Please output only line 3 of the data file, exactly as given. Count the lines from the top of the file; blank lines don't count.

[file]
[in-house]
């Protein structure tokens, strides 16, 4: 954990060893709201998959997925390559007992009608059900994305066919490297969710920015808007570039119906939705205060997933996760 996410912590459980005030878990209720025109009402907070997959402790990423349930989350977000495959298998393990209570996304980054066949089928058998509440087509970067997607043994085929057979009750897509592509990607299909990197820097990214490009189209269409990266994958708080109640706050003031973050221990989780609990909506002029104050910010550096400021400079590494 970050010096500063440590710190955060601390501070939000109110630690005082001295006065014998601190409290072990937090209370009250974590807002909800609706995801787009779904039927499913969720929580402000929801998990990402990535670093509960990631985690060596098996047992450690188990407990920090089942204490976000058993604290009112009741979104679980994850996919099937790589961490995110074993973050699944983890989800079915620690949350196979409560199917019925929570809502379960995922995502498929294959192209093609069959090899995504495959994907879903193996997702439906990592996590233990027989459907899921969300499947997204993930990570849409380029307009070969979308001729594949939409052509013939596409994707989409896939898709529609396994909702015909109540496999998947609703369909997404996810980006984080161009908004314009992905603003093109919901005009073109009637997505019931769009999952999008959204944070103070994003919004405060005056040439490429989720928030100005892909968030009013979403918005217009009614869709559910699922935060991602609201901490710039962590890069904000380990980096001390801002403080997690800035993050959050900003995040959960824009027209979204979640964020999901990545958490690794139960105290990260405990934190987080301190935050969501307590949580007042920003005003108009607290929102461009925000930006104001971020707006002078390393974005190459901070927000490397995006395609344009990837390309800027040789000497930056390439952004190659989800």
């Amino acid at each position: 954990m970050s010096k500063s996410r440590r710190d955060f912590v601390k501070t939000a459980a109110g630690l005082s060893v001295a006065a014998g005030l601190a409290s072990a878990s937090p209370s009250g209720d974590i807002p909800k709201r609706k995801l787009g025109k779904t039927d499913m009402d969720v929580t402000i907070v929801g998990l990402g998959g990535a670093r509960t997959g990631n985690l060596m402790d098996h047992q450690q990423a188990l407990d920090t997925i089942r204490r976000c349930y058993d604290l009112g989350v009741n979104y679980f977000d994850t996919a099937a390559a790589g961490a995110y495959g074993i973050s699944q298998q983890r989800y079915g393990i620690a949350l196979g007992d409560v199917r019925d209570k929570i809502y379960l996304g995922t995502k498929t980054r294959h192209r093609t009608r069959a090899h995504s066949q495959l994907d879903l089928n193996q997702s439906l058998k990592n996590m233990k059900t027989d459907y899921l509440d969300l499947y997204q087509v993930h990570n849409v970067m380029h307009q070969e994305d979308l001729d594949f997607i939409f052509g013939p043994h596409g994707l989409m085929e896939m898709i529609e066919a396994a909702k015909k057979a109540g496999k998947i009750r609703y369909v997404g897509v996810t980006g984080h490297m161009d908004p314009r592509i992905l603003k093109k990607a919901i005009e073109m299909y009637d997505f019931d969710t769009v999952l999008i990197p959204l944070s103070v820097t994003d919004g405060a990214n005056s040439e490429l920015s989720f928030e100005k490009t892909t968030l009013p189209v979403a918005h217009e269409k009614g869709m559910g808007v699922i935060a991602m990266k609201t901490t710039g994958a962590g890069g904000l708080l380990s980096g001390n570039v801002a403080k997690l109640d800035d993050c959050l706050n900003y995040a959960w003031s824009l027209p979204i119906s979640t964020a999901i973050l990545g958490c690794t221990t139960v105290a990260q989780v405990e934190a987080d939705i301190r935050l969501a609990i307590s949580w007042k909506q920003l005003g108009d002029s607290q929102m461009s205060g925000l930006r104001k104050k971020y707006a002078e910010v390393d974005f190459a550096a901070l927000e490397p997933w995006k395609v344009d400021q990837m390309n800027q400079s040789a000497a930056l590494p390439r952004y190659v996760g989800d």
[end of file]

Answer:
């Amino acid at each position: 954990m970050s010096k500063s996410r440590r710190d955060f912590v601390k501070t939000a459980a109110g630690l005082s060893v001295a006065a014998g005030l601190a409290s072990a878990s937090p209370s009250g209720d974590i807002p909800k709201r609706k995801l787009g025109k779904t039927d499913m009402d969720v929580t402000i907070v929801g998990l990402g998959g990535a670093r509960t997959g990631n985690l060596m402790d098996h047992q450690q990423a188990l407990d920090t997925i089942r204490r976000c349930y058993d604290l009112g989350v009741n979104y679980f977000d994850t996919a099937a390559a790589g961490a995110y495959g074993i973050s699944q298998q983890r989800y079915g393990i620690a949350l196979g007992d409560v199917r019925d209570k929570i809502y379960l996304g995922t995502k498929t980054r294959h192209r093609t009608r069959a090899h995504s066949q495959l994907d879903l089928n193996q997702s439906l058998k990592n996590m233990k059900t027989d459907y899921l509440d969300l499947y997204q087509v993930h990570n849409v970067m380029h307009q070969e994305d979308l001729d594949f997607i939409f052509g013939p043994h596409g994707l989409m085929e896939m898709i529609e066919a396994a909702k015909k057979a109540g496999k998947i009750r609703y369909v997404g897509v996810t980006g984080h490297m161009d908004p314009r592509i992905l603003k093109k990607a919901i005009e073109m299909y009637d997505f019931d969710t769009v999952l999008i990197p959204l944070s103070v820097t994003d919004g405060a990214n005056s040439e490429l920015s989720f928030e100005k490009t892909t968030l009013p189209v979403a918005h217009e269409k009614g869709m559910g808007v699922i935060a991602m990266k609201t901490t710039g994958a962590g890069g904000l708080l380990s980096g001390n570039v801002a403080k997690l109640d800035d993050c959050l706050n900003y995040a959960w003031s824009l027209p979204i119906s979640t964020a999901i973050l990545g958490c690794t221990t139960v105290a990260q989780v405990e934190a987080d939705i301190r935050l969501a609990i307590s949580w007042k909506q920003l005003g108009d002029s607290q929102m461009s205060g925000l930006r104001k104050k971020y707006a002078e910010v390393d974005f190459a550096a901070l927000e490397p997933w995006k395609v344009d400021q990837m390309n800027q400079s040789a000497a930056l590494p390439r952004y190659v996760g989800d």